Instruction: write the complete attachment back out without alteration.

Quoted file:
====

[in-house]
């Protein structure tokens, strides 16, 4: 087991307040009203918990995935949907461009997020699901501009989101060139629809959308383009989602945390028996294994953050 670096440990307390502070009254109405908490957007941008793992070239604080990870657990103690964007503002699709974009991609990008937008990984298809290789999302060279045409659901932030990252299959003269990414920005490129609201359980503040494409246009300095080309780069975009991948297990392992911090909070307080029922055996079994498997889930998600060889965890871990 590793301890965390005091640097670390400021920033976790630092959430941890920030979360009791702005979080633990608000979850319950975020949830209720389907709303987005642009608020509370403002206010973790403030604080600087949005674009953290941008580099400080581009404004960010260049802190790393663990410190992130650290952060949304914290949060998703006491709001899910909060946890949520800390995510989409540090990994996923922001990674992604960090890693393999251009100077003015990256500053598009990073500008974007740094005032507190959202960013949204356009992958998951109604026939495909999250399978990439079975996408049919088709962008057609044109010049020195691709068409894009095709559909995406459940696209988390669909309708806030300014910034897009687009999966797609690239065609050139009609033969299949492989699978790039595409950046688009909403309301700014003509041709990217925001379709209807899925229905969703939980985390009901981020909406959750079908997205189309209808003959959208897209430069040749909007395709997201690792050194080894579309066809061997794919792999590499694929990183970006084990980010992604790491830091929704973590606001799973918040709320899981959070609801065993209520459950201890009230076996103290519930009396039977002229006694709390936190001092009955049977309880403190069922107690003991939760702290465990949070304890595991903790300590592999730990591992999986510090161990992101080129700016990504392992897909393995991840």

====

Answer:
[in-house]
């Protein structure tokens, strides 16, 4: 087991307040009203918990995935949907461009997020699901501009989101060139629809959308383009989602945390028996294994953050 670096440990307390502070009254109405908490957007941008793992070239604080990870657990103690964007503002699709974009991609990008937008990984298809290789999302060279045409659901932030990252299959003269990414920005490129609201359980503040494409246009300095080309780069975009991948297990392992911090909070307080029922055996079994498997889930998600060889965890871990 590793301890965390005091640097670390400021920033976790630092959430941890920030979360009791702005979080633990608000979850319950975020949830209720389907709303987005642009608020509370403002206010973790403030604080600087949005674009953290941008580099400080581009404004960010260049802190790393663990410190992130650290952060949304914290949060998703006491709001899910909060946890949520800390995510989409540090990994996923922001990674992604960090890693393999251009100077003015990256500053598009990073500008974007740094005032507190959202960013949204356009992958998951109604026939495909999250399978990439079975996408049919088709962008057609044109010049020195691709068409894009095709559909995406459940696209988390669909309708806030300014910034897009687009999966797609690239065609050139009609033969299949492989699978790039595409950046688009909403309301700014003509041709990217925001379709209807899925229905969703939980985390009901981020909406959750079908997205189309209808003959959208897209430069040749909007395709997201690792050194080894579309066809061997794919792999590499694929990183970006084990980010992604790491830091929704973590606001799973918040709320899981959070609801065993209520459950201890009230076996103290519930009396039977002229006694709390936190001092009955049977309880403190069922107690003991939760702290465990949070304890595991903790300590592999730990591992999986510090161990992101080129700016990504392992897909393995991840």